The Future History of Rock, Then & Now: Mike Allred on "Red Rocket 7"

In September, Image Comics will present a special hardcover edition of Mike Allred's "Red Rocket 7," marking the tenth anniversary of the "Madman" creator's sci-fi rock 'n roll fantasy. The new collection will feature an introduction by director Robert Rodriguez (whose son's name is Rocket) and an afterword by "My Chemical Romance" singer and "Umbrella Academy" writer Gerard Way. CBR News spoke with Allred, who wrote and illustrated the book, about the particulars of "Red Rocket 7" and the changing face of pop music. Originally published as an oversized seven-issue miniseries and collected edition by Dark Horse in 1997-98, "Red Rocket 7 is the history of rock 'n roll from the '50s into the future told from the perspective of an alien clone who himself becomes a star.

"Red Rocket 7 is programmed with musical abilities and just falls into the arterial flow of rock n roll history," Mike Allred told CBR News. Beyond this, the driving force behind the book is "creativity--building, growing, fixing, polishing, sharing our talents, skills and thoughts--that's what makes humans so crazy and invigorating."

Though "Red Rocket 7" probes the future of music from the perspective of 1998, projecting can be an inexact science. The writer said that, among contemporary acts, "I'm sure he'd be rubbing shoulders with the Arcade Fire, Bright Eyes, The Raveonettes, and My Chemical Romance, and any other progressive artists. And he'd probably re-visit Radiohead, Beck, and Bono I'm sure, while throwing an arm of comfort around Paul McCartney's shoulders."

But Allred suggested he's found few surprises in the rock music scene in the time since "Red Rocket 7" was originally published. "I am disappointed in the lack of explosive success that the alternative music scene seemed to be on the verge of," he mused. "Originality seemed to get pushed back by over-produced soul-sucking corporate music of all genres. That element has always existed, just more so now it seems. So, I'm not surprised. But I remain hopeful and optimistic. There's always special stuff out there, and the search is part of the joy and buzz."

The cartoonist also noted that rock 'n roll has "lost significance in some ways, in that it seems to lose its cultural impact. If I give a strict analysis, I would say that between 1964 and 1974 the world was given the biggest leap in pop culture by far in most every medium. But rock 'n roll seemed to zap from one side of the galaxy and then back again in that short span of time," Allred said. "I could go on for hours about the shock and thrill of what took place, but I think it's pretty obvious and hard to argue. I didn't experience it first hand, so I'm certain every new generation can rediscover and celebrate that era. I don't expect to see that kind of massive progression and originality to take place again. But slowly, sometimes sneakily, there's always something to get crazy excited about. It's just not as authentically dangerously in your face.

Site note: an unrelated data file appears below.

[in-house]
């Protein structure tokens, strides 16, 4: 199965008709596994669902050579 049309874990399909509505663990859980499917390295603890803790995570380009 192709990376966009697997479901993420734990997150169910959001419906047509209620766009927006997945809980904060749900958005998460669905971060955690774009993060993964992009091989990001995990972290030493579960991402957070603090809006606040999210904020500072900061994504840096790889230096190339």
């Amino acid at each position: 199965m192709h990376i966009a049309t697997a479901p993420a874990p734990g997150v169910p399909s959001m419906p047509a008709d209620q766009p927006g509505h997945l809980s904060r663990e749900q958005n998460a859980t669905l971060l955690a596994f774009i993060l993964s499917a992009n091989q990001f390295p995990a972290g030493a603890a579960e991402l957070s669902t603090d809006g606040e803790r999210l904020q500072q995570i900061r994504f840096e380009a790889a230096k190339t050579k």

"What will always be true: A great song--a great band--is great and should be celebrated. Period."

Fans may remember that Allred had created a short film, titled "Astroesque," and an album to go along with "Red Rocket 7." Asked whether the tenth anniversary edition would include a CD or DVD of this material, Allred said, "not with the book itself, but we plan on making the music and movie available for free at aaapop.com. We're trying to work that out now."

Beyond the re-release of "Red Rocket 7" and the ongoing "Madman Atomic Comics" at Image, Allred is pondering what else he might enjoy working on. "I have three possible new projects circling. One with Vertigo, one with Marvel, and another with Image," he revealed. "Too soon to spill anything right now since I haven't locked on to what exactly I'll be adding to my repertoire.

"What I can tell you is that I'll be doing another issue of 'Fables' and I'm toying with the idea of doing 'Madman and The Atomics' as self-contained adventures in a larger format to free up my schedule a little more. Every couple years or so I shake the box and re-jigger all my toys. I think I feel that coming on. I love playing and experimenting in the Madman Universe more than anything, but nothing challenges and inspires growth in me more than a solid collaboration. So I always try to balance that mix. It's an exciting challenging time."

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